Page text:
The answer to this depends to a large degree on a person's political ideology. Conservatives tend to argue that most public functions could benefit from competition while liberals take the other position. For example, conservatives tend to be strongly in favor of charter schools while liberals prefer that regular public schools should not have to compete for funding.
Another public function that might benefit from more competition is prisons. States spend huge amounts of money on prisons. It is possible that allowing private companies to compete to run prisons would result in lower costs for the government.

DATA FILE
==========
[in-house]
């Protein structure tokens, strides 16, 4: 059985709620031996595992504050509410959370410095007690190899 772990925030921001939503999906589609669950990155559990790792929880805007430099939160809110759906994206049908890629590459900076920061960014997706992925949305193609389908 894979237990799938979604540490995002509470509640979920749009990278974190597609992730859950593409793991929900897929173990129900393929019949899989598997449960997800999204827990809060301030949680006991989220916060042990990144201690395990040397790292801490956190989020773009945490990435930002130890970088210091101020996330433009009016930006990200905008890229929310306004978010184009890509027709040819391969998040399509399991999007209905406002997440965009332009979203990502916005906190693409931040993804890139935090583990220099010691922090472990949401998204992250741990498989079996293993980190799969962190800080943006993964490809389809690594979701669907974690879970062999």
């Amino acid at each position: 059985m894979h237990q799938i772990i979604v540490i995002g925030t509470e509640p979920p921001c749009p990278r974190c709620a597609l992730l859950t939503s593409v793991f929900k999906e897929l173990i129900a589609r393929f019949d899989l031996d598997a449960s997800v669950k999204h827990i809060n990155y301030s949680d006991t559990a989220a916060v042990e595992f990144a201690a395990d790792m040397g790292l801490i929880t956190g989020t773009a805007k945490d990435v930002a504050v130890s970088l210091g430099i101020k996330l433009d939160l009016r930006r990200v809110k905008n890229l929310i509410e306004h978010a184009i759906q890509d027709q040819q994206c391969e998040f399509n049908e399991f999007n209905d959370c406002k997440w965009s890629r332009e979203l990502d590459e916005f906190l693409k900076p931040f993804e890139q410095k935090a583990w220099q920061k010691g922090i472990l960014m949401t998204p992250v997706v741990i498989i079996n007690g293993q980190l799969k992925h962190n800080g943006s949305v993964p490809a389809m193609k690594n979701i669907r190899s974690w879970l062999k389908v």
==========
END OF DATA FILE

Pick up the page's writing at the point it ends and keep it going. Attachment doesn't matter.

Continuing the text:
Finally, conservatives would argue that health care is an area where more competition is needed. They would argue that changing laws to make it possible for more insurance companies to compete for customers would lead to greater efficiency. Liberals, by contrast, often argue for a single-payer, government program for health care.
Thus, education, prisons, and health care are functions that, to some people, would benefit from greater competition.